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small special-purpose set of classes, you can build lightweight, testable JNDI com-
ponents, and then hook them into your DAO implementation without exposing
the data source.
Understanding LDAP terminology
Before launching into a complete example of building an LDAP directory-based
DAO implementation, let's review some terminology. LDAP is intentionally vague,
because it is intended to be a very flexible general-purpose protocol for accessing
a repository of hierarchical data.
The basic building block of an LDAP directory is called an entry , which can con-
tain data (called attributes ), other entries, or both. Every entry has exactly one par-
ent and is uniquely identified by a Distinguished Name ( DN ), which is unique
across the entire directory. The data elements in that entry are defined by one or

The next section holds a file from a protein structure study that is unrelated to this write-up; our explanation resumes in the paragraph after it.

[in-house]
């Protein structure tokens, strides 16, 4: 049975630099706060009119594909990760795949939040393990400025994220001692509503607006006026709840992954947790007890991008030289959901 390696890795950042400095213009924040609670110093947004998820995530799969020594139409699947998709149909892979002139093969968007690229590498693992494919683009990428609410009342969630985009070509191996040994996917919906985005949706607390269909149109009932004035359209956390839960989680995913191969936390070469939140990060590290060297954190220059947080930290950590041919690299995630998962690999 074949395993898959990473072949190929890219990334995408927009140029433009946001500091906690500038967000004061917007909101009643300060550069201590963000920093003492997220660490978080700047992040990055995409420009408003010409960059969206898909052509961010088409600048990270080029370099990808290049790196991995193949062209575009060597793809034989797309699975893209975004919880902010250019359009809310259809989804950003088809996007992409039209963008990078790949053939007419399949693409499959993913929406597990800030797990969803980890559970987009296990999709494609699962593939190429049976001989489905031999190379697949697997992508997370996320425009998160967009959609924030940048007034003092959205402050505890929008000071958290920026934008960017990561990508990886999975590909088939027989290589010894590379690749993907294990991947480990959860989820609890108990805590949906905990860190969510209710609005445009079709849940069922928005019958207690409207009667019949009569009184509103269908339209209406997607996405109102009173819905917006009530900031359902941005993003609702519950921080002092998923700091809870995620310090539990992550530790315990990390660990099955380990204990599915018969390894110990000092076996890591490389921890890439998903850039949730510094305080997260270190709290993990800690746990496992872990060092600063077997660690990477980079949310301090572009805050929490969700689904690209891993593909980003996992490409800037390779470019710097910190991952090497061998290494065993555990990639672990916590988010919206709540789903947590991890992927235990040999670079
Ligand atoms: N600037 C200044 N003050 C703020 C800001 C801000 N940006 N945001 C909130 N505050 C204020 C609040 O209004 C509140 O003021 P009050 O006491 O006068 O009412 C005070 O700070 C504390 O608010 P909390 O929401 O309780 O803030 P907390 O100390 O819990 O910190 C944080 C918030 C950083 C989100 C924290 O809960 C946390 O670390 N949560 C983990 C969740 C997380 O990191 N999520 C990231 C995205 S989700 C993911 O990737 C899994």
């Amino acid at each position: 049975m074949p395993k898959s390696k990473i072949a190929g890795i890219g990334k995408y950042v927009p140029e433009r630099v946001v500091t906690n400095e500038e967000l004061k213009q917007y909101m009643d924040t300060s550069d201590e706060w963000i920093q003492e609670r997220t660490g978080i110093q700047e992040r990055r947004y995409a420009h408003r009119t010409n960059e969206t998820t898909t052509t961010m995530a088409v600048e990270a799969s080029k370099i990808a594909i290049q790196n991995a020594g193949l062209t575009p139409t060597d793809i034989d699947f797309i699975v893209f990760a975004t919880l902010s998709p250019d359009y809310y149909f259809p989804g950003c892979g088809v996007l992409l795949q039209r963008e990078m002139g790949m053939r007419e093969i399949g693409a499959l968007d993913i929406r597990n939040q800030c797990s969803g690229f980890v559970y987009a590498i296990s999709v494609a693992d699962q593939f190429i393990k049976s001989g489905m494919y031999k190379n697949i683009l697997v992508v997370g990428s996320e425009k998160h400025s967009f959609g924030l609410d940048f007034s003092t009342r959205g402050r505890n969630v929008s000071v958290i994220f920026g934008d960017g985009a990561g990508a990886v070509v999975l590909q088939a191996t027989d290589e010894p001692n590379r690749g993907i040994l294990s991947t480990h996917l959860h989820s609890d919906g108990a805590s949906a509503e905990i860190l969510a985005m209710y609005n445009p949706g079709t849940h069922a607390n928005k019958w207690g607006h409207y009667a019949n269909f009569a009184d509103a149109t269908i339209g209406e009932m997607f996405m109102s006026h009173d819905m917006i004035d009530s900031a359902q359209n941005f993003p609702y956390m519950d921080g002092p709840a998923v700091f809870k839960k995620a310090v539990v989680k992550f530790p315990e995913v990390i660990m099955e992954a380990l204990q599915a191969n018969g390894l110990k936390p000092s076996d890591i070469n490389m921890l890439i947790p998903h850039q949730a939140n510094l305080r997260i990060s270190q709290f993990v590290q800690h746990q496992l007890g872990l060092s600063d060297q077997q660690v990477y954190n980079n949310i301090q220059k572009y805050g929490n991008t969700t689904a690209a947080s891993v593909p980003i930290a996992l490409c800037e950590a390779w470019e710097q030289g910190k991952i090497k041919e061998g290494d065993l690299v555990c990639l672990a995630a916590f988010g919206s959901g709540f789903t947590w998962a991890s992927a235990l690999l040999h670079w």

more object classes that the entry represents.
The data stored in LDAP directory entries are made up of attributes, which are
name/value pairs that are virtually identical to Java's Map interface. The object
class (or classes) of the entry will determine which optional attributes the entry
can have, as well as which required attributes it must have.
For example, if we want to create a contact manager that manages normal
LDAP entities with a Java application, we might have a bean to represent an entry,
and that bean would look like this:
public class Contact {
private String userId;
private String mail;
private String description;
private String firstName;
private String lastName;
// Getters and Setters to make properties...
One approach to storing this object in an LDAP directory would be to simply seri-
alize the Java object into the directory. For our example, we are not going to do
that for two reasons. One reason is that we want to be able to use our directory to
interoperate with other, potentially non-Java systems. The other is that we want to
take advantage of LDAP -based queries—we want to use the database as it was
intended to be used.
Mapping from Java to LDAP
As mentioned earlier, every LDAP directory entry represents one or more object
classes. These object classes define groups of attributes. Because of the similarity
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